Back in 17th-century England, shrubs were a way to preserve surplus fruit, made by macerating whatever was to hand—apples, berries, etc.—with sugar before passing through a sieve and then adding vinegar (usually cider). Vinegary drinks go back further than the 17th century, though. Poor Romans would add date vinegar—poscato water to make it palatable, and the culinary application of vinegar goes back to the Ancient Egyptians.

As for vinegar’s health benefits, we can but look to the father of modern medicine, Hippocrates, who prescribed apple cider vinegar left, right, and centre for myriad ills. My granny was onto something every time she gave me a tablespoon of vinegar for the “dicky tum” I’d often get when I stayed with her. It may have been Sarson’s that she gave me—I’ll never know. She’s not around to ask anymore.

Back to the modern day, though, where vinegar as anything other than a salad dressing component is quietly getting people excited. Here in the UK we have a lot of catching up to do those on the other side of the Atlantic, where I’m told on good authority that shrubs have been A Thing for a while now. A friend who visited Portland recently said he “literally couldn’t move” for “sipping vinegar.”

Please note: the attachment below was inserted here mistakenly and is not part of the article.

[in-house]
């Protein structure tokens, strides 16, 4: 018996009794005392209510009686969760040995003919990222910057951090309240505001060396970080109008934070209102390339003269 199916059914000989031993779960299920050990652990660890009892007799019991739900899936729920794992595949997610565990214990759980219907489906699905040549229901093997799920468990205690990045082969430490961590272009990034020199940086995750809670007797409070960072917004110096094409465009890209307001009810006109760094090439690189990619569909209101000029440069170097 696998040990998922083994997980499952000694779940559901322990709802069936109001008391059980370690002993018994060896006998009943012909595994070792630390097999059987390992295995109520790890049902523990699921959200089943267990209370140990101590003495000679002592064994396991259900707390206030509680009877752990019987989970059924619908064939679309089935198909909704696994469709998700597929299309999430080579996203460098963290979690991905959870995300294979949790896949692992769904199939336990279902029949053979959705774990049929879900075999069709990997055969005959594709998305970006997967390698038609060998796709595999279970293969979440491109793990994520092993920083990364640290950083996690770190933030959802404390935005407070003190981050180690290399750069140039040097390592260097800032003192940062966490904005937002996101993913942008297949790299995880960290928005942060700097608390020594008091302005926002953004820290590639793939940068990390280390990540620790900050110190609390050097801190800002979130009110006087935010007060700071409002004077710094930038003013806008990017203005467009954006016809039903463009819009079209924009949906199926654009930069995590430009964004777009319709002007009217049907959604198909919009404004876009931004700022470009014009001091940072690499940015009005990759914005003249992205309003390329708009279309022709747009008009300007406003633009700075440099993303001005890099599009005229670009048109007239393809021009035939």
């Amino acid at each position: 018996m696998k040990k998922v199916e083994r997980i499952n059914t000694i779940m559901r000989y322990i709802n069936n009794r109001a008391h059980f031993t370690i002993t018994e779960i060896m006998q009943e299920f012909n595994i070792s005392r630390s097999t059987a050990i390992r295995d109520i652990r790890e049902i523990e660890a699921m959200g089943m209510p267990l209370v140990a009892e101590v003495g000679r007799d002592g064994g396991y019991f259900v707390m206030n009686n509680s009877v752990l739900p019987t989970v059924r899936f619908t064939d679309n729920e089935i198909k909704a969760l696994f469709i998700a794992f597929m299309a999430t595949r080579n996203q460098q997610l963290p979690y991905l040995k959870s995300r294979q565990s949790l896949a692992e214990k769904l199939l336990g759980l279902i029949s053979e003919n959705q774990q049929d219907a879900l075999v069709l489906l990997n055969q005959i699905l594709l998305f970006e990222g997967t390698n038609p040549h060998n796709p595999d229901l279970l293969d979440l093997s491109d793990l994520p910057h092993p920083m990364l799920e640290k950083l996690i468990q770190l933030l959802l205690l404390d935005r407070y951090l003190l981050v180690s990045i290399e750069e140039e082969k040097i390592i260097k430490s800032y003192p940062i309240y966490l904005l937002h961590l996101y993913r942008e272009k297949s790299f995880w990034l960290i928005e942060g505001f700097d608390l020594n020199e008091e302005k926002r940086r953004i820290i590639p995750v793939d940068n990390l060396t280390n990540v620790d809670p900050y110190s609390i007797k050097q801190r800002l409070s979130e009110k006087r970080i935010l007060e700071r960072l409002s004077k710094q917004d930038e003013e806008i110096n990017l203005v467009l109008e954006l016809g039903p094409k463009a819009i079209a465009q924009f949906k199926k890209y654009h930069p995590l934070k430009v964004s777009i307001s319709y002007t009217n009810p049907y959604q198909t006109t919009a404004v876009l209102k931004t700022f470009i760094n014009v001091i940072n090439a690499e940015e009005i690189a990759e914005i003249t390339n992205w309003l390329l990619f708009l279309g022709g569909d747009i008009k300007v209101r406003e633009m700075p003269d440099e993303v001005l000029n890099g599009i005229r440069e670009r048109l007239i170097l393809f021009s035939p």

eww. It's one thing if you choose to take a teaspoon or two of ACV for health reasons but another to add it to pleasurable drinks. Methinks Chef Andy is pulling a fast one everyone.

Good for him though of getting this degree of hype.

I keep finding more reviews of it that say it's good for us AND delicious:

Shrubs were actually very popular in Colonial and frontier America! Think about it: they didn't have lemons. So everything we use lemons for, they used vinegar for. They mention it in the Little House on the Prairie books.

Kinda like drinking kim chee? *shudder*

It's actually nothing like drinking kim chee. It's much more refreshing:

The El Ninja sounds delish!

"...combines mezcal, gin, vermouth, shiso shrub, ginger, lime and dehydrated pineapple in the El Ninja."

Keanu whoa gif pandawhale

Adam, when you come to Hawaii I'll spike your mai tai with a little apple cider vinegar. :)

Interestingly, here's an article from a lady whose husband makes his own kombucha and she prefers shrubs!  Also, helps explain the differences.